Remember the good old web palette? Colors that have names in CSS: navy, green, maroon, red, etc? Orange that was added in CSS Level 2? Well, they don’t look good anymore. Most designers don’t use these default colors, apart from maybe black and white, instead, they usually create unique color schemes for websites.
If you don’t want to spend a lot of time looking for a good color scheme for your new website, check out Colors, a “a nicer color palette for the web”.
Colors is a simple guide on which new color values to use for the default color names to make them look better. Here’s the full list:
Navy — #001f3f Blue — #0074d9 Aqua — #7fdbff Teal — #39cccc Olive — #3d9970 Green — #2ecc40 Lime — #01ff70 Yellow — #ffdc00 Orange — #ff851b Red — #ff4136 Maroon — #85144b Fuchsia — #f012be Purple — #b10dc9 Black — #111111 Gray — #aaaaaa Silver — #dddddd White — #ffffff
There is also colors.css, a collection of CSS classes with colors to use in your HTML when prototyping pages (also available in LESS, SASS, and Styl versions). For example, to apply lime background, set class to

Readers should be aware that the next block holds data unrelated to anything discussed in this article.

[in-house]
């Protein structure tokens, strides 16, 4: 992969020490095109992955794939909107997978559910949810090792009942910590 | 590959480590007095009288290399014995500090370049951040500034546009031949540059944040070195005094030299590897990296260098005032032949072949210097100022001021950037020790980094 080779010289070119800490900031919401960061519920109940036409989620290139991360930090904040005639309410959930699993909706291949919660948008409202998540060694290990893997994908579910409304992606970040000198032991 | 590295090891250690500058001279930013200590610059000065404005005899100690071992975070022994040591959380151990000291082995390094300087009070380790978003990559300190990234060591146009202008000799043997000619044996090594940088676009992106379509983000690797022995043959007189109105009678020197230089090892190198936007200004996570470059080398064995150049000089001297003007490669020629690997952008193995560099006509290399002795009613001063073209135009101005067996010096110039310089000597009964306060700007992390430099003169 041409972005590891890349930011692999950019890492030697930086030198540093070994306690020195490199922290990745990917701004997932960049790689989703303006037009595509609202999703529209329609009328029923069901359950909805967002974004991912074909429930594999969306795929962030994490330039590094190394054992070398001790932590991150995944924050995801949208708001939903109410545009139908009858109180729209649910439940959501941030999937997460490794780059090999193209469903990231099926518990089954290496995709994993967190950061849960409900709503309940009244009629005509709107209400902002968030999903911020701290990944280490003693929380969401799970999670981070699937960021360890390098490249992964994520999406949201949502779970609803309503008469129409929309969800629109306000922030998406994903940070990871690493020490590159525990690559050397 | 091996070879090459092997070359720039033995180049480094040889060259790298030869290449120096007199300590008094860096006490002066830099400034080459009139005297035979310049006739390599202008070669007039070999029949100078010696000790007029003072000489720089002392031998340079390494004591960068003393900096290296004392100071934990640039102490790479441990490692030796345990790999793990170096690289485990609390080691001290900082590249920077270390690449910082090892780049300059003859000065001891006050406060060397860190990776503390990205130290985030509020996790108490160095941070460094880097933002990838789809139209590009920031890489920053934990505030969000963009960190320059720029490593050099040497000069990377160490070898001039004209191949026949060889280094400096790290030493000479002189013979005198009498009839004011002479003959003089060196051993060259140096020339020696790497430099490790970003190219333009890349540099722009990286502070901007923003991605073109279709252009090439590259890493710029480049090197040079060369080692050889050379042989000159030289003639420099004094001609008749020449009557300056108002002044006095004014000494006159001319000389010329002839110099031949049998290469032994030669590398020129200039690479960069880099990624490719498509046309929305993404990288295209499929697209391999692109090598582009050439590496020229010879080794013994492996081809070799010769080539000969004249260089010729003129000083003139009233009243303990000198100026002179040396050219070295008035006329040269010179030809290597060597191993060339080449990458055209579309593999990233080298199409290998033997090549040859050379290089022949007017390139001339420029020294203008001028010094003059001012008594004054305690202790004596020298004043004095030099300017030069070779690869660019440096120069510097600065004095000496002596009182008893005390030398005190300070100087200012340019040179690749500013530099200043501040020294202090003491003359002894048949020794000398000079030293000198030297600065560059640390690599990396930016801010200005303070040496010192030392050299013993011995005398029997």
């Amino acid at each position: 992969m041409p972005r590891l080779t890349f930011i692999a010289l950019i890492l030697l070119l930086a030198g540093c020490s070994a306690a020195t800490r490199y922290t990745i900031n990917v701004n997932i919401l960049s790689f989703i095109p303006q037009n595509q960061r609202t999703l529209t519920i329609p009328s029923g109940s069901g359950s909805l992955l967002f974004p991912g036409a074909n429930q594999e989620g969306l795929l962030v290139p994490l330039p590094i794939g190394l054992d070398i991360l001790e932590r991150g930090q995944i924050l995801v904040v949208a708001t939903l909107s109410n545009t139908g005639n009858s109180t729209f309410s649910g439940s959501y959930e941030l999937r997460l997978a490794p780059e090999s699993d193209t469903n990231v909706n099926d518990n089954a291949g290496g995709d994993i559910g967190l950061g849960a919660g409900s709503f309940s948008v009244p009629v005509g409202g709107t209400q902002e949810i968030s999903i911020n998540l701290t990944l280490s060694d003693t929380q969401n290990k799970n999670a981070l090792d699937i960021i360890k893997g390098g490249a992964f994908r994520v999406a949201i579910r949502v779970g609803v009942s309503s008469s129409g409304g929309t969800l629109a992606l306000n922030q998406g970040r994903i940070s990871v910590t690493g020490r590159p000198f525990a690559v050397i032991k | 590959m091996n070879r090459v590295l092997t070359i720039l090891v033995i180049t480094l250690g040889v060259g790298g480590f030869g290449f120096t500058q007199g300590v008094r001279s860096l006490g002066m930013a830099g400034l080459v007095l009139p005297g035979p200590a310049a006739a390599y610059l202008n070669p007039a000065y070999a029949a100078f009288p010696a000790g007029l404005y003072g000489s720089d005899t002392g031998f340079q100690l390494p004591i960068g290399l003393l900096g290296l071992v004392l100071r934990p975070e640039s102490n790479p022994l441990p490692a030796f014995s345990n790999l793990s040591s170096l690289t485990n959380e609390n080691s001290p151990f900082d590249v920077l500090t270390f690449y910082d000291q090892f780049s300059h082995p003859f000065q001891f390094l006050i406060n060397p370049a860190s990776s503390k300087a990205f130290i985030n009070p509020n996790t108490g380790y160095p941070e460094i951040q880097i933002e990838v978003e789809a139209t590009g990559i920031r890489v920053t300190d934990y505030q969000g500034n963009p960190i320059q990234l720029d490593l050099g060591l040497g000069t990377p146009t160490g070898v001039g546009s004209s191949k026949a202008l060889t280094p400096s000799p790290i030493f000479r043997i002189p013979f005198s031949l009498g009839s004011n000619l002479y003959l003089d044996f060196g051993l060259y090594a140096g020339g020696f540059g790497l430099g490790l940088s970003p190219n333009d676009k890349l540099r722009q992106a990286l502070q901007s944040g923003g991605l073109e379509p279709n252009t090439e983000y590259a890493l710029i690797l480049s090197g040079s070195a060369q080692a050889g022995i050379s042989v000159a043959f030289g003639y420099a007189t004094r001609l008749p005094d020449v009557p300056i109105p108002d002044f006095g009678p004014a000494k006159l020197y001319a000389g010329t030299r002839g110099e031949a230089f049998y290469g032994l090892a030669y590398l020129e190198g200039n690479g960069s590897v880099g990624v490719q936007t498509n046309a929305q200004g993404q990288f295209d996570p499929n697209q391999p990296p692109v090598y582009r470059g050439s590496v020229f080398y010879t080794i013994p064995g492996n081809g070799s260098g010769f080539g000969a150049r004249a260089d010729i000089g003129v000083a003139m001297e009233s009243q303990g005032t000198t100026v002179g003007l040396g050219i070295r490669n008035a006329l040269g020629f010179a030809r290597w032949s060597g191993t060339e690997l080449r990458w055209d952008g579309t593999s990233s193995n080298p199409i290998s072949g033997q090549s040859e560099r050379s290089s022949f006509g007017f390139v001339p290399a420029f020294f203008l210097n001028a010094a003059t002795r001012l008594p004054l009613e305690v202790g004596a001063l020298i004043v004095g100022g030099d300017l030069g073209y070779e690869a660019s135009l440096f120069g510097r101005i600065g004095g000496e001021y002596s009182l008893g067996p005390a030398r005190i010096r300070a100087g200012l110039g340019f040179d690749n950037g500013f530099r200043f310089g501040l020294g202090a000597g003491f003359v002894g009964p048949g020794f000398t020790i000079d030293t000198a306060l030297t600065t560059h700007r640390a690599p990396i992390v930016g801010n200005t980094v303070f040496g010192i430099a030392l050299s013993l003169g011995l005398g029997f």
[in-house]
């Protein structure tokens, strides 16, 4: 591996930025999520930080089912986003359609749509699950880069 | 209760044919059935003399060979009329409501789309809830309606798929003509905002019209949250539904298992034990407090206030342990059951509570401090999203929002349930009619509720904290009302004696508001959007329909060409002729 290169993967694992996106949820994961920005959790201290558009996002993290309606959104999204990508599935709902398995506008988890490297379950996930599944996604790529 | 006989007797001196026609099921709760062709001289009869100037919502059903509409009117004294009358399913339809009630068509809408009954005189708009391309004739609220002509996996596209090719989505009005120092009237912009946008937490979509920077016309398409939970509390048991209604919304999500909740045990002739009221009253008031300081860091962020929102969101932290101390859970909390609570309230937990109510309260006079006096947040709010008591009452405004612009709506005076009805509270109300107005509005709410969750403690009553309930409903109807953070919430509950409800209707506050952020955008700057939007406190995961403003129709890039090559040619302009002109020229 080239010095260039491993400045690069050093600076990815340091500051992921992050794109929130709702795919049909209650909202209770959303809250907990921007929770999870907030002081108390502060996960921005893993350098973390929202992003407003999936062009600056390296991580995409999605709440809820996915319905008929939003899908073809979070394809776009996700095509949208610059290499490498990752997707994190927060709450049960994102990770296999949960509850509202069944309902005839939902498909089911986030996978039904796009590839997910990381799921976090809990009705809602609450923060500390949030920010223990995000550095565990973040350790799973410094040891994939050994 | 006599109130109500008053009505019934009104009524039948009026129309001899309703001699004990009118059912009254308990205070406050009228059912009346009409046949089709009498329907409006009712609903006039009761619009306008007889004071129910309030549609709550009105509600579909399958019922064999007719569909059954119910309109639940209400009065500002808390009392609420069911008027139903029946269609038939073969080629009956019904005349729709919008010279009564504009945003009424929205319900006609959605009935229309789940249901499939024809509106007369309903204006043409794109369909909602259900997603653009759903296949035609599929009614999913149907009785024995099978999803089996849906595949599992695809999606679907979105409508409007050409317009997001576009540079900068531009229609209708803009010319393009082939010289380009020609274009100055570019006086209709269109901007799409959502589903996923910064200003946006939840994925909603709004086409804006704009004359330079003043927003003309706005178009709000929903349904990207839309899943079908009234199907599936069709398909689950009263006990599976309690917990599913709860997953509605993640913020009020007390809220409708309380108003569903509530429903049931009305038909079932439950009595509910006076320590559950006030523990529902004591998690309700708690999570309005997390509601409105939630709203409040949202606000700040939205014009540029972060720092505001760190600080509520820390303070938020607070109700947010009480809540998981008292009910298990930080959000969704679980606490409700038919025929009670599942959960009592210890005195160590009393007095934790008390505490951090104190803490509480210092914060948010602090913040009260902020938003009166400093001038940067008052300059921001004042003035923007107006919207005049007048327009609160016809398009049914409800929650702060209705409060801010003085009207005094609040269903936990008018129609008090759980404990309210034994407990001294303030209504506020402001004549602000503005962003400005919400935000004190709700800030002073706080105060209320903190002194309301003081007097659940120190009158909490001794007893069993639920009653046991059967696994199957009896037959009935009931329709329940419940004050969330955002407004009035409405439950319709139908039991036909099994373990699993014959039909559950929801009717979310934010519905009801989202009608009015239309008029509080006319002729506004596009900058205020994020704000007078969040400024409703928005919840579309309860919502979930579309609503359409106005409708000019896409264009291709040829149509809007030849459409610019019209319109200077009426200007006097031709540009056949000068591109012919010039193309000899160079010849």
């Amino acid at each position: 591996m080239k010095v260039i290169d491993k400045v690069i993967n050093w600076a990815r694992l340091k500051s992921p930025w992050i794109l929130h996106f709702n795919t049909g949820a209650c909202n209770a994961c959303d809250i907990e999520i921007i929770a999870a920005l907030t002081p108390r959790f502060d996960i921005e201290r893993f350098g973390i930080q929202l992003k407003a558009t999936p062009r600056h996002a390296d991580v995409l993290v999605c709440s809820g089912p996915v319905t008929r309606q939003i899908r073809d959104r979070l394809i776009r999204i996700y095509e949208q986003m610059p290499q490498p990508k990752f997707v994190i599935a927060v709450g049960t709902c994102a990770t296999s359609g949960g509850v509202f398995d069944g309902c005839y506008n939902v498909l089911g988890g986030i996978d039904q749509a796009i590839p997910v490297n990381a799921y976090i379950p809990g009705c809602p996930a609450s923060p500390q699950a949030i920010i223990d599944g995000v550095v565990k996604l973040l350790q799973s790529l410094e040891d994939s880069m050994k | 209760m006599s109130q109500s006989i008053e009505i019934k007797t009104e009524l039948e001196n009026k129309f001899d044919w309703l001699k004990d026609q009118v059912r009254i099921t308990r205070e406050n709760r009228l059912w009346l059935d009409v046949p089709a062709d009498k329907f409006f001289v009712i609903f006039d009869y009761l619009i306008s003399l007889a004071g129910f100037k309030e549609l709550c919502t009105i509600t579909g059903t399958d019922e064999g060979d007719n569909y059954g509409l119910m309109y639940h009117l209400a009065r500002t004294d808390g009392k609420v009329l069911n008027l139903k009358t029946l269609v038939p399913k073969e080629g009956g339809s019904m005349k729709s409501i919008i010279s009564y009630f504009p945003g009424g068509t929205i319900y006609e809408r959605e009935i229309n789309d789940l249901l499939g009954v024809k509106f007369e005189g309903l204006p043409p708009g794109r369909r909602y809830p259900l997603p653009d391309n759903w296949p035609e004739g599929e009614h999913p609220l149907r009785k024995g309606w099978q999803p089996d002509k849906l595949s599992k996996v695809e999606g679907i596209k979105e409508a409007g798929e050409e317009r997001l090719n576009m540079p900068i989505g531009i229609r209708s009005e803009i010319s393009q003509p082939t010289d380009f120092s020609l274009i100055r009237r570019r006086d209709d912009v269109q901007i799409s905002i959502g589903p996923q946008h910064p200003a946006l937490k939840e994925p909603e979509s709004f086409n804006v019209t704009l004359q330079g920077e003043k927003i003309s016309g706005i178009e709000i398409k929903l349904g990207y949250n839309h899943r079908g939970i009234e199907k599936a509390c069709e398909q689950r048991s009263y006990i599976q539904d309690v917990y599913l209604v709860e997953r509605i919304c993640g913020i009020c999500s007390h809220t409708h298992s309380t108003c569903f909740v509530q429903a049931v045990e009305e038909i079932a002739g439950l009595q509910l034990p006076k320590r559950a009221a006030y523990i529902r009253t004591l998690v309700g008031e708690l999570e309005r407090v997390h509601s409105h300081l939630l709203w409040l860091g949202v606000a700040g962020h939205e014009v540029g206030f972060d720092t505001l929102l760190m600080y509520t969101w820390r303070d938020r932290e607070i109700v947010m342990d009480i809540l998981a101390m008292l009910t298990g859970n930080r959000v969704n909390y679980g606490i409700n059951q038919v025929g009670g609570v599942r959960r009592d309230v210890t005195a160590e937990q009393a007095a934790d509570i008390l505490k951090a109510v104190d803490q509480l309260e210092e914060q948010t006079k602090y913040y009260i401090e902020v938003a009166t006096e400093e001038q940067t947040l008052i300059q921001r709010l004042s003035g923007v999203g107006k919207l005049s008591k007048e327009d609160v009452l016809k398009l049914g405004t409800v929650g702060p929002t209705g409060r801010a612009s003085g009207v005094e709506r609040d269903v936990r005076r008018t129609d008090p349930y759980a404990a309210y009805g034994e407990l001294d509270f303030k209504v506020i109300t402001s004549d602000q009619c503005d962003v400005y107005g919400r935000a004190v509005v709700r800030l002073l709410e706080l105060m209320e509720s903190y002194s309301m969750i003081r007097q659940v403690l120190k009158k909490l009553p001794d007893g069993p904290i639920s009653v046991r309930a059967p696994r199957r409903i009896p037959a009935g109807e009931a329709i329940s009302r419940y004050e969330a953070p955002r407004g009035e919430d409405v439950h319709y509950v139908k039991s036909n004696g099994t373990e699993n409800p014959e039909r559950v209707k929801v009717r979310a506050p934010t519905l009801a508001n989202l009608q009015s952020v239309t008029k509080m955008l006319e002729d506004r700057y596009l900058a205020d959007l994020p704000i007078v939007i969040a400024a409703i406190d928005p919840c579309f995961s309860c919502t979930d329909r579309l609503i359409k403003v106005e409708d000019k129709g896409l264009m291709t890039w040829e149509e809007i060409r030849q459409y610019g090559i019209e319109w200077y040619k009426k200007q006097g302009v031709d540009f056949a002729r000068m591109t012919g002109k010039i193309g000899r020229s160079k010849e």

<div class="bg-lime"> ... </div>
To set text color, use just the color name:
<span class="blue"> ... </span>
There are also classes for borders (
border--purple) and SVG styling:
Next time, instead of typing
color: yellow, reference Colors for a nicer color and type
color: #ffdc00. Also, even if you’re not a web designer, feel free to use these colors in any of your projects!
Source code and license
Author: Adam Morse (@mrmrs_)